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CHIPS Articles: Virginia Beach Native Serves as Meteorologist at Fleet Weather Center San Diego Carrying on Proud Family Tradition of Military Service

Virginia Beach Native Serves as Meteorologist at Fleet Weather Center San Diego Carrying on Proud Family Tradition of Military Service
By Mass Communication Specialist 1st Class Bryan Dunn, Navy Office of Community Outreach - April 3, 2019
SAN DIEGO – Most Americans rely on weather forecasts to plan their daily routine. The U.S. Navy is no different. With numerous ships, submarines and airplanes deployed in the U.S. Pacific Fleet’s area of operations, sailors stationed at Fleet Weather Center San Diego, make it their primary mission to monitor weather conditions in support of the fleet’s daily operations.

Petty Officer 1st Class Taylor Kane, a 2012 Kellam High School graduate and native of Virginia Beach, Virginia, is one of these sailors serving at the Fleet Weather Center, providing full-spectrum weather services to shore-based commands and afloat naval units.

As a Navy aerographer's mate, Kane is responsible for acting as a meteorologist for the Navy and Department of Defense installations across the world.

Kane credits success in the Navy to many of the lessons learned in Virginia Beach.

“I learned growing up in a military town to always cherish the moments you have with friends and family because the military is always on the move," said Kane. "Enjoy that time and keep in touch with the people who matter most.”

Additionally, Sailors serving with the Fleet Weather Center ensure naval installations, contingency exercises and operations are able to facilitate risk management, resource protection and mission success of fleet, regional and individual unit commanders.

Fleet Weather Center San Diego provides U.S. and coalition ship, submarine and aircraft weather forecasts including en route and operating area forecasts. In addition, they deploy certified Strike Group Oceanography Teams and Mobile Environmental Teams from the commands to provide tactical warfighting advantage for strike and amphibious forces afloat through the application of meteorological and oceanographic sciences.

“Naval Oceanography defines and applies the physical environment for the entire Navy fleet from the bottom of the ocean to the stars,” said Rear Adm. John Okon, Commander, Naval Meteorology and Oceanography Command. “There isn't a plane that flies, a ship or a submarine that gets underway without the sailors and civilians of Naval Oceanography.”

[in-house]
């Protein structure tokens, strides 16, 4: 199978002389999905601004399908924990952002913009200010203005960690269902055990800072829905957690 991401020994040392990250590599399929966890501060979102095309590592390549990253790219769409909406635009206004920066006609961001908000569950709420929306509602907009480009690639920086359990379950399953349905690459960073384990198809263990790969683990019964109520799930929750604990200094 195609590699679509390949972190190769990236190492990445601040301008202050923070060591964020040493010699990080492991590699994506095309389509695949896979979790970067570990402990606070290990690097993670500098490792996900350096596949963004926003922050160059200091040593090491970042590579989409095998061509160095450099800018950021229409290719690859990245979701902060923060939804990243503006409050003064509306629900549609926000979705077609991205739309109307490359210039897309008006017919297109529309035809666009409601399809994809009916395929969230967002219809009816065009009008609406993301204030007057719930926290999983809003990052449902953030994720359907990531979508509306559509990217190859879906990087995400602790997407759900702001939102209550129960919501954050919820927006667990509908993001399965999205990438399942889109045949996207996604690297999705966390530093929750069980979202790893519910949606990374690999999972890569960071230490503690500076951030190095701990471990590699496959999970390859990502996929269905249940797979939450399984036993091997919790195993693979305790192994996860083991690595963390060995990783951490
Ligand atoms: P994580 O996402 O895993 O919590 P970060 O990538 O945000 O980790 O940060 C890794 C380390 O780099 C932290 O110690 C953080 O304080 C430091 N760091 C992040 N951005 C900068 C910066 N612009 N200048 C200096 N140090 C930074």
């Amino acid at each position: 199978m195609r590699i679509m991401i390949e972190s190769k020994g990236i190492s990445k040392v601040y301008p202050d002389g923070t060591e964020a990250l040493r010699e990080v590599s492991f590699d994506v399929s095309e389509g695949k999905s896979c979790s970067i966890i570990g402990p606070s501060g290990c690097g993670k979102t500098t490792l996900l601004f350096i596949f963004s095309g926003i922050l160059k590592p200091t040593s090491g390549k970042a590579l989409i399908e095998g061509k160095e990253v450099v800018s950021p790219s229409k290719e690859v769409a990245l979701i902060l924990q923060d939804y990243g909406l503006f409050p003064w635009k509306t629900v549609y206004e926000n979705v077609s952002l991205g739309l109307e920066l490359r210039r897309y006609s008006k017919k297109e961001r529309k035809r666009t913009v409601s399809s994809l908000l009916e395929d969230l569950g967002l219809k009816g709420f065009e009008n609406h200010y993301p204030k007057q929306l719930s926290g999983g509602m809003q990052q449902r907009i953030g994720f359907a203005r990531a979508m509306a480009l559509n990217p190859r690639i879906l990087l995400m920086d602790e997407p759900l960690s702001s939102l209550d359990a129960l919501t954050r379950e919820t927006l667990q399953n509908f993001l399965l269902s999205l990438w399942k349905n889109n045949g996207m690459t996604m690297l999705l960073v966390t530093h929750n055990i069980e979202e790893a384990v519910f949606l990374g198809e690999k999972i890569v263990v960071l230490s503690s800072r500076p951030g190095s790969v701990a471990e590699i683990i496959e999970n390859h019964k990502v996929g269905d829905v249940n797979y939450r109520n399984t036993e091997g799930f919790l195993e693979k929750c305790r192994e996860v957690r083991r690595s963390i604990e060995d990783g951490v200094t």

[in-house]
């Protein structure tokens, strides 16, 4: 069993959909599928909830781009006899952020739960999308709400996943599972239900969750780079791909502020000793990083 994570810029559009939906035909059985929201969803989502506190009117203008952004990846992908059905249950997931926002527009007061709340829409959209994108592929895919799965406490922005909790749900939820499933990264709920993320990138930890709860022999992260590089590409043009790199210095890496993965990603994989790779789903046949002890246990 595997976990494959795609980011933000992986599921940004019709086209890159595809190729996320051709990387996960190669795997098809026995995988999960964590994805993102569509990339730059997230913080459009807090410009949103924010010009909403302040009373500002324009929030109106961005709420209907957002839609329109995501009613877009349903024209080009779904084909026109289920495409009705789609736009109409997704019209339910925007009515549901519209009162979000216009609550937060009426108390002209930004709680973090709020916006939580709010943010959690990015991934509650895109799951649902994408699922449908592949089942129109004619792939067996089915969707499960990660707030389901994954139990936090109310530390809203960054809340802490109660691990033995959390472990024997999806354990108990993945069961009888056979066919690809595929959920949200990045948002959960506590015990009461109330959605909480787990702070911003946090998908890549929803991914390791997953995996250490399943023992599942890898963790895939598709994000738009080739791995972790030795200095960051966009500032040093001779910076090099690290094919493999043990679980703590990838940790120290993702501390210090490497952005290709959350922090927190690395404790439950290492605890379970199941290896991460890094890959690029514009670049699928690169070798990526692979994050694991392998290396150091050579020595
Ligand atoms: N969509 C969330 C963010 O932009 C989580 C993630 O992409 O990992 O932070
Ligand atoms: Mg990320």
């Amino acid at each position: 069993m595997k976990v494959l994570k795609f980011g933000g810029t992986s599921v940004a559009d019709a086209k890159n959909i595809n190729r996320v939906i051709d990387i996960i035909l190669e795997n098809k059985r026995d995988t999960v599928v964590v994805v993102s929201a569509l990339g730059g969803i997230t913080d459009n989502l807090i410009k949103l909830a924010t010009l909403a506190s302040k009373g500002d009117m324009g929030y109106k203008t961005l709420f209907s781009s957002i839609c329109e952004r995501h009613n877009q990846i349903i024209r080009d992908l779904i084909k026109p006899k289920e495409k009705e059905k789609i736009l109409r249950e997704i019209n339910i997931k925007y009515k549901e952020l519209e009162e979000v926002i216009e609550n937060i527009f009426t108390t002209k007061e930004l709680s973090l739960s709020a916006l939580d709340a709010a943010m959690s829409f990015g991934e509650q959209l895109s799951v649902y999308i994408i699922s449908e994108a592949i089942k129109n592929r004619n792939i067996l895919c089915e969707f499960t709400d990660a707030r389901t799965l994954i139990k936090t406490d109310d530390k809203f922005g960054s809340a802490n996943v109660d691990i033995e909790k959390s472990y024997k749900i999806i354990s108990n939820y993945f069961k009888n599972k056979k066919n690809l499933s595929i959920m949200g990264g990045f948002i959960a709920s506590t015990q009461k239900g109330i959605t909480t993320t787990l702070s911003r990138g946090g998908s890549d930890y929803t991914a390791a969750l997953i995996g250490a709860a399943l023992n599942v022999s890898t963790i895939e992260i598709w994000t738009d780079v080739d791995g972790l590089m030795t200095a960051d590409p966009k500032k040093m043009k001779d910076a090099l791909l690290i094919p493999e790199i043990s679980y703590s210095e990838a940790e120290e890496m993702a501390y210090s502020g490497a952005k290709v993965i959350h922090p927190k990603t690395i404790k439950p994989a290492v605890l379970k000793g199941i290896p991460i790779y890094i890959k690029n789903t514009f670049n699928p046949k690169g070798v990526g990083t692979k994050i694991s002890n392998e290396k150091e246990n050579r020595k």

The U.S. Pacific Fleet is the world’s largest fleet command, encompassing 100 million square miles, nearly half the Earth’s surface, from Antarctica to the Arctic Circle and from the West Coast of the United States into the Indian Ocean.

A key element of the Navy the nation needs is tied to the fact that America is a maritime nation, according to Navy officials, and that the nation’s prosperity is tied to the ability to operate freely on the world’s oceans. More than 70 percent of the Earth’s surface is covered by water; 80 percent of the world’s population lives close to a coast; and 90 percent of all global trade by volume travels by sea.

Being stationed in San Diego, the principal homeport of the Pacific Fleet, means Kane is playing an important part in America’s focus on rebuilding military readiness, strengthening alliances and reforming business practices in support of the National Defense Strategy.

“Our priorities center on people, capabilities and processes, and will be achieved by our focus on speed, value, results and partnerships,” said Secretary of the Navy Richard V. Spencer. “Readiness, lethality and modernization are the requirements driving these priorities.”

The Pacific is home to more than 50 percent of the world's population, many of the world's largest and smallest economies, several of the world's largest militaries, and many U.S. allies. The Navy has been pivotal in helping maintain peace and stability in the Pacific region for decades, according to Navy officials.

Though there are many ways for Sailors to earn distinction in their command, community and career, Kane is most proud of being a member of the all-Navy skeet shooting team.

“It is very difficult and rare to be able to join an all-Navy team. You have to be the best of the best,” said Kane. “Hundreds of people apply and only 10 people make the team. To be one of the few females on the team it is a huge accomplishment that I am very proud of. If you set your mind to something and work hard you can make your dreams come true. You have to work hard for it though, it won't be handed to you.”

“I am sixth generation military. My parents were both in the Navy," said Kane. "My family is very proud of serving our country so that the American people can have their freedom. Only one percent of the nation gets the honor to serve.”

As a member of one of the U.S. Navy’s most relied-upon assets, Kane and other Sailors know they are part of a legacy that will last beyond their lifetimes providing the Navy the nation needs.

“Serving in the Navy means everything to me,” added Kane.

Petty Officer 1st Class Taylor Kane. U.S. Navy photo by Mass Communication Specialist 1st Class Arthurgwain Marquez
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